MemberFebruary 15, 2016 at 2:54 pm1 Bullseye
Out of all the rifles I've bedded with 10110, I doubt I've ever had the same mix ratio. I measure with a couple tablespoons, and eyeball it. But then, I've mixed alot of Bondo in my day. They've all turned out perfect.
I guess the weighing it on a scale is a good idea… ::)
Well…it depends on how much you believe in “measurable results”. ;D
I have used epoxies for 20+ years – in industrial application/critical situations ( fixing bridges, dams and elevated parking decks and even some “hot side” nuclear power plant work) in which batch retains were kept and tested for the resultant strengths. Really measured strength…not “well it seemed to get hard enough for me”…. ( that's what she said… ;D) Inadequate mixing – or “Off-ratio” mixed materials can create “creep”. Creep occurs when you have dynamic loads that in this case – are much like the physics that result at the action/stock/recoil lug interfaces when you you squeeze the trigger, and a round causes recoil. “Creep” is materials that seem to have hardened – but managed to get pushed, or squeezed out from their original placement once cured at the time of installation. It is something that would me measured in thousandths – but in some applications for epoxies ( as mentioned above in my old line of work) shows that we get less than the best performance when we have “creep”. Creep allows some movement in the structures where we were trying to stop said movement.
And – if the mix ratios were off by more than 3% – the test results would show that the compressive, tensile elongation, and tensile numbers were not up to the manufacturer's specs. A good predictor of creep…Since you cannot remove what has been mixed and injected under thousands of pounds of pressure – you MUST get it right in that situation.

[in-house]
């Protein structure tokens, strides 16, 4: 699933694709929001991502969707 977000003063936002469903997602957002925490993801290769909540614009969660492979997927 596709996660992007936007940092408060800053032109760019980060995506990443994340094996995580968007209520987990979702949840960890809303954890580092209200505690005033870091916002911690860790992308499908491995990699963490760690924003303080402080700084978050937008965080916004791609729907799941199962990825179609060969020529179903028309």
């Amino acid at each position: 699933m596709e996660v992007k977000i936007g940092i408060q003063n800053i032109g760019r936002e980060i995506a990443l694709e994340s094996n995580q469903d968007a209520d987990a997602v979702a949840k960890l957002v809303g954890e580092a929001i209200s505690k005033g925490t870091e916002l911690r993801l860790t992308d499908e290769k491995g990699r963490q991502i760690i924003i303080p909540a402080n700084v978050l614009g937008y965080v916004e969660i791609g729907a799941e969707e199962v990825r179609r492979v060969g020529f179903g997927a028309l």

So – I am not comparing bedding a rifle to my old vocation – in fact, this will be my first attempt to bed a rifle. But, you can bet your butt-pad that I will mix it correctly. By weight if that is what the manufacturer says. By volume if that is o.k. with them – but thoroughly none the less.
If you have a friend that is a dentist – ask him for some of the tools that he will discard – after sterilizes and inspects them. The picks are great for bubble puncture, and they actually use some small spatula like tools sometimes for mixing dental grade acrylic adhesives.
Just have plenty of tools on hand, and use what feels best for you to remove-mixed materials from the main mixing tool,and get it re-incorporated into h batch of material. That will help you stay “on target” with your mix ratio accuracy.
You can get a decent digital scale from any store nowadays. They are cheap and popular due to our need for dieting. Less than $20 bucks – and often, $10.
I like clear mixing cups, so I can tell where there is any virgin material remaining. As well, I get some cheap,small, stiff rubber blade spatulas from the kitchen store. And – I get tongue depressors – and cut one end of them off – so that is is “square” to the bottom of the mixing cup. This allows you to get into the corners of the cup.
Folding material in toward the center from the outer edges – without entraining air is key with many of they heavy viscosity epoxies.
Hope this helps….I will have questions about exactly WHERE to bed the stuff in my stock. I may know how to mix it – but, this specific placement of epoxy is a first for me.